The Braidwood crowd were in fine voice again and helped out on such familiar numbers as ‘Dance to Your Daddy’, or sat in hushed, emotional attentiveness during ‘Child of Mine’, a beautiful song by fellow Sunderlanders Anthony and Gerry Kaley, a song that every parent should hear, about that bond between parent and child.
There was a moment of… well, probably not irony but something like it, when Bob sang ‘Jack Crawford’ and explained Jack’s part in the Battle of Camperdown in 1797 when the sailor had defiantly nailed the colours of the union to the top of the mast of the HMS Venerable. Bob’s concert was held on the day after Prime Minister Kevin Rudd had delivered the official apology to the Stolen Generations, so Bob was giving us a history lesson about the Union Jack, while behind him the large Australian flag had the word ‘Sorry’ in bright, bold letters slapped across the top left corner.
Later, as Bob reclined against the hall’s kitchen counter with a glass of post-gig red wine, I asked him for an observation about Australian audiences. ‘I think the great thing is that they’re so accepting of so many styles of music. There’s just this great acceptance and willingness to try anything and give it all a go.’
And that seemed fairly apt on a night that had featured some poetry and a few old Australian bush songs from John Weeks the MC, and even a couple of tango numbers from local dancer Erika Mordek.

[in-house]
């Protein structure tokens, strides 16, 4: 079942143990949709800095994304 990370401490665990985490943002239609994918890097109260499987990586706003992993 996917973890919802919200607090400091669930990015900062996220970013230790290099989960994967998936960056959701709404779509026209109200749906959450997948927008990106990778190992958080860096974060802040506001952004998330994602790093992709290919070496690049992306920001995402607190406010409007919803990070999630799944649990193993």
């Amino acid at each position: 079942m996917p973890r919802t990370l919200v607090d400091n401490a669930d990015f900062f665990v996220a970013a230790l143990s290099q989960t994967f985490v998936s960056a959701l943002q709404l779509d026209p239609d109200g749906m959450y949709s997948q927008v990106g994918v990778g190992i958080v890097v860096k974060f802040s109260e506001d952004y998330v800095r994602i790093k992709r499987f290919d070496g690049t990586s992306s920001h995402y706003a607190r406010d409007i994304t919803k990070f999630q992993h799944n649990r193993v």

The final impressions on both nights at the Braidwood Folk Club are lasting ones: Braidwood has the best club night pack-up crew. And they’re not a sparse few club stalwarts; it’s almost the whole audience that gets involved. The tablecloths were off, the candles out, the chairs stacked, the rubbish removed and the floor swept. Ten minutes after the last encore has faded and you’d never guess anyone had been there. It’s enough to make other club organisers weep. (The Braidwoodies should hire themselves out.)
It truly does pay to get off the beaten track once in a while and check out the smaller clubs. If you’re within cooee of Tallaganda Shire on the third Thursday of the month, drop into the Anglican Hall and see what’s on.
7 thoughts on “A Punter’s Perspective 08 — Braidwood Folk Club”
Is that the Sue Rendell from Berkhampstead U.K.who is my cousin?
Charles Steel Surrey England
I’m not sure, but the folk club page is here http://musicatthecreek.com/braidwood%20folk%20club.html — that might tell you more.
I think it is;the telephone number matches from her sister.Please ask her to send me an e-mail at email@example.com
Her cousin Charlie Steel.
W regards to The Braidwood Folk Club.
Hi Charlie. There’s an email link for her on that folk club page, but I’ve sent her an email and copied your messages in earlier. Cheers, Bill.
Many thanks for your help-I have now contacted her by phone and e-mail.Cheers,Charlie Steel.
Good to hear, Charles. I hope you enjoyed the Braidwood Folk Club article.